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DeAndre Yedlin unsure if he'll represent the USMNT again until 'change does happen'

Doug McIntyre
·3-min read

United States men’s national team veteran DeAndre Yedlin doesn’t know when — or even if — he’ll wear his country’s colors on the international stage again, telling Sky Sports that “it's hard for me as an African-American male to represent a country that does things like this where all people aren't equal."

The 26-year-old, who plays for Newcastle United in the English Premier League, has made 62 appearances for the USMNT, including at the 2014 World Cup. Yedlin wrote an impassioned post on Twitter earlier this month following the death of George Floyd, an unarmed Black man killed May 25 while in police custody in Minnesota, in which Yedlin said his grandfather told him he would fear for his life if he still lived in the United States. Floyd’s killing has sparked global outrage and protests demanding an end to systemic racism and police brutally against Black people.

The movement has left Yedlin to seriously consider stepping away from the country’s national squad. “It's something I've thought a lot about during this quarantine,” he said in a video interview with Sky. “It's one of those waiting games to see if a change does happen. But if things go as they stand, it's hard for me as an African-American male to represent a country that does things like this where all people aren't equal.”

United States men's national team veteran DeAndre Yedlin is mulling his future with the squad amid ongoing racial inequality in the U.S. (Maddie Meyer/Getty Images)
United States men's national team veteran DeAndre Yedlin is mulling his future with the squad amid ongoing racial inequality in the U.S. (Maddie Meyer/Getty Images)

The protests have already persuaded the U.S. Soccer Federation to repeal a rule that required national team players to stand during the national anthem before international matches.. That policy was adopted in soon after USWNT star Megan Rapinoe brought attention to the racism and violence inflicted on the African-American community by kneeling in solidarity with then-NFL quarterback Colin Kaepernick.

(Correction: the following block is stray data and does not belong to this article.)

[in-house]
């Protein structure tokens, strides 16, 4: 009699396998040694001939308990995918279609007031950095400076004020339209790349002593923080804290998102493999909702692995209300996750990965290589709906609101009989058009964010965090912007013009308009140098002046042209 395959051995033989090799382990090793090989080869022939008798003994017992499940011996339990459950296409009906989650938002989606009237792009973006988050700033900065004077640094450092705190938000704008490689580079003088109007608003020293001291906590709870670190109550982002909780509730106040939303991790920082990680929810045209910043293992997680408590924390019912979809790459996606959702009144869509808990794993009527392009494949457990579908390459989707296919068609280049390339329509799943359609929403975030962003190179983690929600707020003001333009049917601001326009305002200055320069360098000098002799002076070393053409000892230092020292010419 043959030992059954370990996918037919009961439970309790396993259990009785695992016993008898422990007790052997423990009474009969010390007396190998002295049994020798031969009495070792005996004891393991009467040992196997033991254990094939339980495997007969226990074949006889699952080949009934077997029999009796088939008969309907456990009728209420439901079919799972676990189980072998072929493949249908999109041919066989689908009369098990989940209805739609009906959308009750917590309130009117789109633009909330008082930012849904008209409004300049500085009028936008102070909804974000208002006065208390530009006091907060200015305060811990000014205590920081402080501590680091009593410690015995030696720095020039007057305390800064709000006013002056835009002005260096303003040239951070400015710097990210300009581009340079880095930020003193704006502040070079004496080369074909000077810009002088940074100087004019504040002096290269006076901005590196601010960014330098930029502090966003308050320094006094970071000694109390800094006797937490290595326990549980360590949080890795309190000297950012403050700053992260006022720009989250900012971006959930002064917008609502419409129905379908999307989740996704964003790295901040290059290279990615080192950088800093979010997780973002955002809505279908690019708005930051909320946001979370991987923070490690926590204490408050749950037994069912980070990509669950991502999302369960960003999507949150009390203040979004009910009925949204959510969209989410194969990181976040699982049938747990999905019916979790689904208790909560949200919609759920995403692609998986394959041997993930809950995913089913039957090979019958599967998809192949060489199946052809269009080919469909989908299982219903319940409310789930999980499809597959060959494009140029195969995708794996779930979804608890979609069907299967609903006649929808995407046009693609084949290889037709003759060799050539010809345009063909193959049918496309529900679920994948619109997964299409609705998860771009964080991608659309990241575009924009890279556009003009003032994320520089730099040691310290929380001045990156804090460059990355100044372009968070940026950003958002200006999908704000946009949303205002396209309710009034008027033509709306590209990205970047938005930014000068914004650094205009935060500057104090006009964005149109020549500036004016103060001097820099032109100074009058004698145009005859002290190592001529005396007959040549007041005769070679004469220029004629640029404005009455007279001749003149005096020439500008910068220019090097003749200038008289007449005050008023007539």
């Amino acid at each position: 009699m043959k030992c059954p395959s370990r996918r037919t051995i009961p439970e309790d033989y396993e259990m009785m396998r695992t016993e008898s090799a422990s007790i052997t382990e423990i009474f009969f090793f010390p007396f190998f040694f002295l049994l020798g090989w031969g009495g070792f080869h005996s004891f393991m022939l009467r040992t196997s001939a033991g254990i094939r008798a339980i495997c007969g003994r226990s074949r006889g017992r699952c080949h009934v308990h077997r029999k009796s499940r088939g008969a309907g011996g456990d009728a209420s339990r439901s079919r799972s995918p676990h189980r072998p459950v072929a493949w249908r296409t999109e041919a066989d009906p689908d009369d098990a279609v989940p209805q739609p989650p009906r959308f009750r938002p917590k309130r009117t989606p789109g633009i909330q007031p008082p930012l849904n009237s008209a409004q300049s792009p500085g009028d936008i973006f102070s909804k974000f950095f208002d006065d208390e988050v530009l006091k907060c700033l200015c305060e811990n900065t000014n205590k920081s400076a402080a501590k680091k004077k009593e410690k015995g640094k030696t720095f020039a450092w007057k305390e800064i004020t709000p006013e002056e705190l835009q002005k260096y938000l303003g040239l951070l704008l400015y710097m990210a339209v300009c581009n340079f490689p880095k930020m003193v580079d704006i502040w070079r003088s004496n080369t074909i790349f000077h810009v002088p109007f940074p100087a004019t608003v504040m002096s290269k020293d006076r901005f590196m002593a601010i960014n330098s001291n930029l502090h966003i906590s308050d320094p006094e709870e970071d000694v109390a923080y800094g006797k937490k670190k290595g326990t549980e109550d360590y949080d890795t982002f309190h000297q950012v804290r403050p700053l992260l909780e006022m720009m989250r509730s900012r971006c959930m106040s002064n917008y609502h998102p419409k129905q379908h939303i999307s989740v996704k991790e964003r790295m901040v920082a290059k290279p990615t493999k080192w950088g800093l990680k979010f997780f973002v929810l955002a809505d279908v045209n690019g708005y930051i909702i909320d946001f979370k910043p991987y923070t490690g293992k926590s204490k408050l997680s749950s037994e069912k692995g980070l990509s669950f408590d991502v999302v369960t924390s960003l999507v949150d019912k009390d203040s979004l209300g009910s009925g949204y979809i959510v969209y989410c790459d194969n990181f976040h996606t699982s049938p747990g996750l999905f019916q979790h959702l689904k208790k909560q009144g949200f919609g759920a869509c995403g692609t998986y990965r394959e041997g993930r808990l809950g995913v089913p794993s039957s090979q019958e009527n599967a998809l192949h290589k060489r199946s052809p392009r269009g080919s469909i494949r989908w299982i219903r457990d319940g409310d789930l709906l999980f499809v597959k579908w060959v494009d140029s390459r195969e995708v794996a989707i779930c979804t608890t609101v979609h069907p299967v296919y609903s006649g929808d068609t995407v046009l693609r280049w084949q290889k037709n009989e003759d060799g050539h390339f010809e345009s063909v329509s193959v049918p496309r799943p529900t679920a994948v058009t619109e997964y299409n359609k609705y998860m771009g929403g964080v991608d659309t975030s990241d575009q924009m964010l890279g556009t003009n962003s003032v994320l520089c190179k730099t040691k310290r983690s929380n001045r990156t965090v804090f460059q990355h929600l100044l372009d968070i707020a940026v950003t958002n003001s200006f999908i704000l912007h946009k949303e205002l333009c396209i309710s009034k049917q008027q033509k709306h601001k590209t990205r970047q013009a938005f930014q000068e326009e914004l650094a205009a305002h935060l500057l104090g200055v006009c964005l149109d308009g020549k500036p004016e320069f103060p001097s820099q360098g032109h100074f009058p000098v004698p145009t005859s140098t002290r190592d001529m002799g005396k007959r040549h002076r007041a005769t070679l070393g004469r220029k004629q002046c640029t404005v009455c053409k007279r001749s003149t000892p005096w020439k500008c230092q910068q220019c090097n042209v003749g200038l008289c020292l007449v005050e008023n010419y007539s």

President Donald Trump responded to U.S. Soccer decision by saying he would no longer watch the nation’s teams play. “Honestly I couldn't care less if he watches the games, I really don't care,” Yedlin said. “I think the fact people still don't realize why people are taking a knee and saying ‘Black Lives Matter,’ people are being so close-minded to the fact that no one is disrespecting the flag, nobody is saying all lives don't matter.

“But there is a crisis right now where black lives are not up to the standard that white lives are — and that's for other minorities as well.”

The Premier League returned from its three-month layoff due to the coronavirus pandemic this week. The first 12 games will see players on every team wearing “Black Lives Matter” sleeve patches, with those words also replacing surnames on the back of players’ jerseys. Newcastle’s first match since the restart comes on Sunday against Sheffield United.

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